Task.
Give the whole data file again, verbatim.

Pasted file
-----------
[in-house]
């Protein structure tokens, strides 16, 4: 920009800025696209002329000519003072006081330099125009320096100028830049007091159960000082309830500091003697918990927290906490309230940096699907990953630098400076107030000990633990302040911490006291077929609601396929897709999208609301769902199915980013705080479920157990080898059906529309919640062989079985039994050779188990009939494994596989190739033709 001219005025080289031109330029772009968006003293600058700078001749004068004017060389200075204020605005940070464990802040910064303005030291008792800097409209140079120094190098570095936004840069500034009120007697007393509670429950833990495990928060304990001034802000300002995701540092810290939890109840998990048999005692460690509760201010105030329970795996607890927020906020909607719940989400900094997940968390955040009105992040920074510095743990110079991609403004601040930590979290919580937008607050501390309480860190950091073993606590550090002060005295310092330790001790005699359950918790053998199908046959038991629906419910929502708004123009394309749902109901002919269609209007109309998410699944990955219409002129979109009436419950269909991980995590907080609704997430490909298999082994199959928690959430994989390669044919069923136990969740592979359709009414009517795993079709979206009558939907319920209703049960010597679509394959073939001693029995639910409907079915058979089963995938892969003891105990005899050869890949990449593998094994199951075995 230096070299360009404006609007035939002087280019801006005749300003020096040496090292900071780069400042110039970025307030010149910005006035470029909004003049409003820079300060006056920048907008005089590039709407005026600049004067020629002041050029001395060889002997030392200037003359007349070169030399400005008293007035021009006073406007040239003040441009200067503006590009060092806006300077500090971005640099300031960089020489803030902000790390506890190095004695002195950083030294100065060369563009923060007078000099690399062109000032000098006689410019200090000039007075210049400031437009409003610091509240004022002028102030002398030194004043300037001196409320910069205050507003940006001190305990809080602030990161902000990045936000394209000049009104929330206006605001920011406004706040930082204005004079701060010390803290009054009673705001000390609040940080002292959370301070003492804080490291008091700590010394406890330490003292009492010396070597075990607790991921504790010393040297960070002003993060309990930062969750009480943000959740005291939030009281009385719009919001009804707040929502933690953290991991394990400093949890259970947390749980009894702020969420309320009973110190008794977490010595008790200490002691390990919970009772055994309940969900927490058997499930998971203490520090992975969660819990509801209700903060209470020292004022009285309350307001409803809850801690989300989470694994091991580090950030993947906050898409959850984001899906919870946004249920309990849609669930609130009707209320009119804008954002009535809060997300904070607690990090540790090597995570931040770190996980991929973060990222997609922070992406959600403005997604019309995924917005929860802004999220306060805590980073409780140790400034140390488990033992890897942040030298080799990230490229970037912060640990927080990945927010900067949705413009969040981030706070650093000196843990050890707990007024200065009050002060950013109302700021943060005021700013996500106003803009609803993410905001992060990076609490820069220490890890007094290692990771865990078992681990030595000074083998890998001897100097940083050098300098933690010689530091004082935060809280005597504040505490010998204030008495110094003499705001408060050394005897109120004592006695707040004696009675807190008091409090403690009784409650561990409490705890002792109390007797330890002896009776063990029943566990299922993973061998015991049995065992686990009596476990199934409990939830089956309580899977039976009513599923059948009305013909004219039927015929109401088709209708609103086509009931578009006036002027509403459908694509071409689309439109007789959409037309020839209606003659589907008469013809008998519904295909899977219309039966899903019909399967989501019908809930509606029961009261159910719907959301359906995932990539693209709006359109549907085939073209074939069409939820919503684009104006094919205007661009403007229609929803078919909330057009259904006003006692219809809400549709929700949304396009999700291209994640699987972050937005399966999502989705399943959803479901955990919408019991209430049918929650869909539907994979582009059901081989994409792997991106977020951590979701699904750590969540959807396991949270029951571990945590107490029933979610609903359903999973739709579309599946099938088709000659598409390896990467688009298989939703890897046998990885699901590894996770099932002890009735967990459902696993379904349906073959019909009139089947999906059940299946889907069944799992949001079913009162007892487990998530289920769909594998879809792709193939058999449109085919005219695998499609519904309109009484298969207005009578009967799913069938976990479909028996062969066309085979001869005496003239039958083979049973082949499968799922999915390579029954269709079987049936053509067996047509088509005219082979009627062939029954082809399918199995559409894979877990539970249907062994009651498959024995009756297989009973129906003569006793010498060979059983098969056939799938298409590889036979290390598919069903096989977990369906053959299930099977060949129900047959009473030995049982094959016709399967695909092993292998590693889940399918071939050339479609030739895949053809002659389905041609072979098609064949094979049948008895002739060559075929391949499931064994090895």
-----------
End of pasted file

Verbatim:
[in-house]
């Protein structure tokens, strides 16, 4: 920009800025696209002329000519003072006081330099125009320096100028830049007091159960000082309830500091003697918990927290906490309230940096699907990953630098400076107030000990633990302040911490006291077929609601396929897709999208609301769902199915980013705080479920157990080898059906529309919640062989079985039994050779188990009939494994596989190739033709 001219005025080289031109330029772009968006003293600058700078001749004068004017060389200075204020605005940070464990802040910064303005030291008792800097409209140079120094190098570095936004840069500034009120007697007393509670429950833990495990928060304990001034802000300002995701540092810290939890109840998990048999005692460690509760201010105030329970795996607890927020906020909607719940989400900094997940968390955040009105992040920074510095743990110079991609403004601040930590979290919580937008607050501390309480860190950091073993606590550090002060005295310092330790001790005699359950918790053998199908046959038991629906419910929502708004123009394309749902109901002919269609209007109309998410699944990955219409002129979109009436419950269909991980995590907080609704997430490909298999082994199959928690959430994989390669044919069923136990969740592979359709009414009517795993079709979206009558939907319920209703049960010597679509394959073939001693029995639910409907079915058979089963995938892969003891105990005899050869890949990449593998094994199951075995 230096070299360009404006609007035939002087280019801006005749300003020096040496090292900071780069400042110039970025307030010149910005006035470029909004003049409003820079300060006056920048907008005089590039709407005026600049004067020629002041050029001395060889002997030392200037003359007349070169030399400005008293007035021009006073406007040239003040441009200067503006590009060092806006300077500090971005640099300031960089020489803030902000790390506890190095004695002195950083030294100065060369563009923060007078000099690399062109000032000098006689410019200090000039007075210049400031437009409003610091509240004022002028102030002398030194004043300037001196409320910069205050507003940006001190305990809080602030990161902000990045936000394209000049009104929330206006605001920011406004706040930082204005004079701060010390803290009054009673705001000390609040940080002292959370301070003492804080490291008091700590010394406890330490003292009492010396070597075990607790991921504790010393040297960070002003993060309990930062969750009480943000959740005291939030009281009385719009919001009804707040929502933690953290991991394990400093949890259970947390749980009894702020969420309320009973110190008794977490010595008790200490002691390990919970009772055994309940969900927490058997499930998971203490520090992975969660819990509801209700903060209470020292004022009285309350307001409803809850801690989300989470694994091991580090950030993947906050898409959850984001899906919870946004249920309990849609669930609130009707209320009119804008954002009535809060997300904070607690990090540790090597995570931040770190996980991929973060990222997609922070992406959600403005997604019309995924917005929860802004999220306060805590980073409780140790400034140390488990033992890897942040030298080799990230490229970037912060640990927080990945927010900067949705413009969040981030706070650093000196843990050890707990007024200065009050002060950013109302700021943060005021700013996500106003803009609803993410905001992060990076609490820069220490890890007094290692990771865990078992681990030595000074083998890998001897100097940083050098300098933690010689530091004082935060809280005597504040505490010998204030008495110094003499705001408060050394005897109120004592006695707040004696009675807190008091409090403690009784409650561990409490705890002792109390007797330890002896009776063990029943566990299922993973061998015991049995065992686990009596476990199934409990939830089956309580899977039976009513599923059948009305013909004219039927015929109401088709209708609103086509009931578009006036002027509403459908694509071409689309439109007789959409037309020839209606003659589907008469013809008998519904295909899977219309039966899903019909399967989501019908809930509606029961009261159910719907959301359906995932990539693209709006359109549907085939073209074939069409939820919503684009104006094919205007661009403007229609929803078919909330057009259904006003006692219809809400549709929700949304396009999700291209994640699987972050937005399966999502989705399943959803479901955990919408019991209430049918929650869909539907994979582009059901081989994409792997991106977020951590979701699904750590969540959807396991949270029951571990945590107490029933979610609903359903999973739709579309599946099938088709000659598409390896990467688009298989939703890897046998990885699901590894996770099932002890009735967990459902696993379904349906073959019909009139089947999906059940299946889907069944799992949001079913009162007892487990998530289920769909594998879809792709193939058999449109085919005219695998499609519904309109009484298969207005009578009967799913069938976990479909028996062969066309085979001869005496003239039958083979049973082949499968799922999915390579029954269709079987049936053509067996047509088509005219082979009627062939029954082809399918199995559409894979877990539970249907062994009651498959024995009756297989009973129906003569006793010498060979059983098969056939799938298409590889036979290390598919069903096989977990369906053959299930099977060949129900047959009473030995049982094959016709399967695909092993292998590693889940399918071939050339479609030739895949053809002659389905041609072979098609064949094979049948008895002739060559075929391949499931064994090895």